Glossaries can also provide users with the information required to pronounce certain terms. Comhaltas Ceoltóirí Éireann (Gathering of Musicians of Ireland) is a non-profit group involved in the preservation and promotion of traditional Irish music. As the group’s website and organisation frequently use Irish language terms, the group has made the pronunciation of each word, with text and audio delivery, available via a separate glossary page (Figure 5). It’s this auditory approach to aiding comprehension that would also greatly benefit some people with Dyslexia, who don’t always attribute the main cause or factor to vision but rather to phonology (how the person converts what he sees into the sound units that make up a single word). To understand pronunciations, some people with Dyslexia benefit from the synthesised voice output from a screen reader, which they use whilst decoding text content on the web, or when using a software application.
But on occasions when a sentence is read aloud and the screen reader reads a word using the wrong pronunciation, the result may be a greater number of different interpretations and conclusions for a partially sighted or blind user who relies on this assistive technology for reading on the web. Depending on a website’s audience, and in particular for non-native English speakers, there may need to be additional information on the pronunciation of certain words or phrases. In such cases, a separate glossary page, like the example shown on Comhaltas Ceoltóirí Éireann’s website, or an inline pronunciation applied to the first occurrence within a single web page make for ideal supporting material.
Don’t leave some of your audience behind
If simplicity, as Plain English advocate Alan Siegel defines it, is a means to achieve clarity, transparency, and empathy, then in addition to employing the clearest and simplest written language appropriate for the type of content we’re delivering and the audience to whom we’re delivering it, we should also:
- explain procedures with step-by-step guides and flow charts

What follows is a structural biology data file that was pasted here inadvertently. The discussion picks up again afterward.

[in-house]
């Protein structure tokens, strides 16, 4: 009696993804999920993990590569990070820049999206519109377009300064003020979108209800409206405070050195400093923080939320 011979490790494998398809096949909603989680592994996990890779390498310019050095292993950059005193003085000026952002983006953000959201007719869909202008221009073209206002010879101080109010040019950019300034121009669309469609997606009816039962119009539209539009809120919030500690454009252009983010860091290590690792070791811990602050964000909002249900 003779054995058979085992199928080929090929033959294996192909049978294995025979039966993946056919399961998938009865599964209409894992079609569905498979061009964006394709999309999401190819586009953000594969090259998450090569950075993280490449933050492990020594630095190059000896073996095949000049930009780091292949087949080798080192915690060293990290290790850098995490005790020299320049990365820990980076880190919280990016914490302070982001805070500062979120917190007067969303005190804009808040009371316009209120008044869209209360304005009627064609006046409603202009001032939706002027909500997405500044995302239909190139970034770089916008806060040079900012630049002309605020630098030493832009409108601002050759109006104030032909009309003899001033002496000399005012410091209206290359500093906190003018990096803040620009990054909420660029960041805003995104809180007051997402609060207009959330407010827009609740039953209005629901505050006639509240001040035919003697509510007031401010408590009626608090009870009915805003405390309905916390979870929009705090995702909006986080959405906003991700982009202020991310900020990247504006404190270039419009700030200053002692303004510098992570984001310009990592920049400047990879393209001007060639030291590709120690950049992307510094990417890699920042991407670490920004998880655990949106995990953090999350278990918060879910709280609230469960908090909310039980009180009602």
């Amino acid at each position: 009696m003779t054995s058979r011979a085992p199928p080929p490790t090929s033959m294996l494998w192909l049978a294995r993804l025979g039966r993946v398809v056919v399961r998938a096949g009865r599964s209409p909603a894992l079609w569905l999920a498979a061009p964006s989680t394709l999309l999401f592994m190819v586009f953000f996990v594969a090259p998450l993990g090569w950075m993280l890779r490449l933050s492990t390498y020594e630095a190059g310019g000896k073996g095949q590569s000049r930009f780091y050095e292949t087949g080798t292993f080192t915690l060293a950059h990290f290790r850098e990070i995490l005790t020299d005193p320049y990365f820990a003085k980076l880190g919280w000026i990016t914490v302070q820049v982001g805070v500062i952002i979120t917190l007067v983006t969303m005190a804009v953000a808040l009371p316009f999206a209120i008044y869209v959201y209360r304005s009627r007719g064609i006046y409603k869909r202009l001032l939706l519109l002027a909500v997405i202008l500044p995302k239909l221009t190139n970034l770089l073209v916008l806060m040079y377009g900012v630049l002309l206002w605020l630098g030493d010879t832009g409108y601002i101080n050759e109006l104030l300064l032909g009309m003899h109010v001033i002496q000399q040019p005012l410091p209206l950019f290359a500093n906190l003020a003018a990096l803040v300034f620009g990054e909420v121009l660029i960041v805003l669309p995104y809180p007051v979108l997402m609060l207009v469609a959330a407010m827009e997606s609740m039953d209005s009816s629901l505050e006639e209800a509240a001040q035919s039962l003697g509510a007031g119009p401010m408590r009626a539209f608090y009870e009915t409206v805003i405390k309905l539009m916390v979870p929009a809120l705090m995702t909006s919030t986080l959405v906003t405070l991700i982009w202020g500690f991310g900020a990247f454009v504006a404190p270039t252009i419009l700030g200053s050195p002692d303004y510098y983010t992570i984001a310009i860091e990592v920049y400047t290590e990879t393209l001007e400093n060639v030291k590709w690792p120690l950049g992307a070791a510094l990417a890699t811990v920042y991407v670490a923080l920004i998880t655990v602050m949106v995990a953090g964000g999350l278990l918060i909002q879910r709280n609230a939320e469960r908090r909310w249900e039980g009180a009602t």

- provide definitions and expansions when the subject-matter, language, or culture warrants them
- summarise visual information such as the data, trends, and implications of charts and graphs.
Does providing this supporting material mean a web content strategy is flawed? No, quite the opposite. Even a technically sound website that allows its users to access its content by way of sight, sound, and touch (via assistive technology such as a refreshable Braille device) cannot be considered usable let alone accessible if no one is able to accurately judge the functionality, purpose, and, to an extent, limitations of its content.
Never before have we had so much control and choice over how our web content is delivered and displayed. One minute we could be using a mobile device while sat in a noisy, crowded train carriage and the next we’re using a desktop computer in the more tranquil surroundings of our own home; two reading conditions that call for different levels of concentration and yet we’re often trying to consume the same written web content in order to complete the same interactions. The challenge we’re increasingly faced with is providing an experience befitting of these different conditions. We need to design interactions that respond to context; thinking as carefully about where our users will be when they need us and their likely state of mind just as much as we ever have about who they are. But regardless of ambient conditions any successful web-based interactions will always hinge on the user’s comprehension and interpretation of what, why, and how.